“In the pandemic, we introduced higher 45% and 50% levels of tax relief which were due to end in March 2025. It has been a lifeline for performing arts across the country,” he said.

“In recognition of their vital importance to our national life, I can announce I’m making those tax reliefs permanent at 45% for touring and orchestral productions and 40% for non-touring productions.”

For CRUK, he announced £3m to support the charity’s fight against cancer. The funding forms part of a larger, additional funding envelope of £45m “to bolster medical charities’ lifesaving research agendas”, the full budget document reads. 

CRUK welcomed the funding boost, at a time when inflation and the cost of living are “squeezing research”, but said it needs to work with the government to address a £1bn gap in cancer research funding expected over the next decade. 

The full budget document also reveals £6m of funding for work with the King’s Foundation “to pilot how community-led regeneration projects anchored around heritage assets and sustainability considerations can complement government’s wider place-based initiatives for levelling up, subject to business case approval”.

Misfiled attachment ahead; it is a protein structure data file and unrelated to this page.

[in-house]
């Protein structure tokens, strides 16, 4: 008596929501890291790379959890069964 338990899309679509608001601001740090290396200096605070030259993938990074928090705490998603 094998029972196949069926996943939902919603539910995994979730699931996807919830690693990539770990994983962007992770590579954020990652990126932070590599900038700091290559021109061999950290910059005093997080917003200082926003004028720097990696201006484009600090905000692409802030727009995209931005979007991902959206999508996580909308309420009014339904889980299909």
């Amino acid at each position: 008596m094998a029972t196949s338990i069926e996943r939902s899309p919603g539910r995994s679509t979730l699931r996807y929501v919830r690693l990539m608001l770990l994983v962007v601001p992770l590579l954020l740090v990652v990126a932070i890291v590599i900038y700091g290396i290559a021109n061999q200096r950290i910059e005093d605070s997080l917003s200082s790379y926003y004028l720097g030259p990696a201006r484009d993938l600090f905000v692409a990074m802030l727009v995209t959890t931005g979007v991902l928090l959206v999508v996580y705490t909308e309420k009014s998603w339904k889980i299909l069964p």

These funding recipients can rightly celebrate this much-needed support but it raises questions about fairness, values and equity: What about the charities that also operate in a tough economic climate and face equal, if not worse, challenges?

For instance, research published last year by Hospice UK showed that 96% of hospices expected their work to be underfunded in 2023-24, with an estimated deficit of £186m

Yet, there was no new funding announcement for social care, let alone hospices. 

Silver lining

Overall, the most notable announcements for the charity sector (albeit scarce) were probably those around taxes.

A silver lining was the government’s commitment to amend gift aid legislation due to the implication of the digital markets, competition and consumers bill, which aims to regulate competition in digital markets. 

Charity Finance Group (CFG) previously expressed concerns about proposed rules around auto-renewing subscriptions, meaning that charities that operate subscription models might no longer be able to claim gift aid. 

The full budget document says: “The government will amend existing gift aid legislation by statutory instrument so that charities can continue to claim gift aid while complying with these new protections. The government’s intention is that these amendments to the gift aid regime will be in place by the time the relevant provisions of the bill come into force.”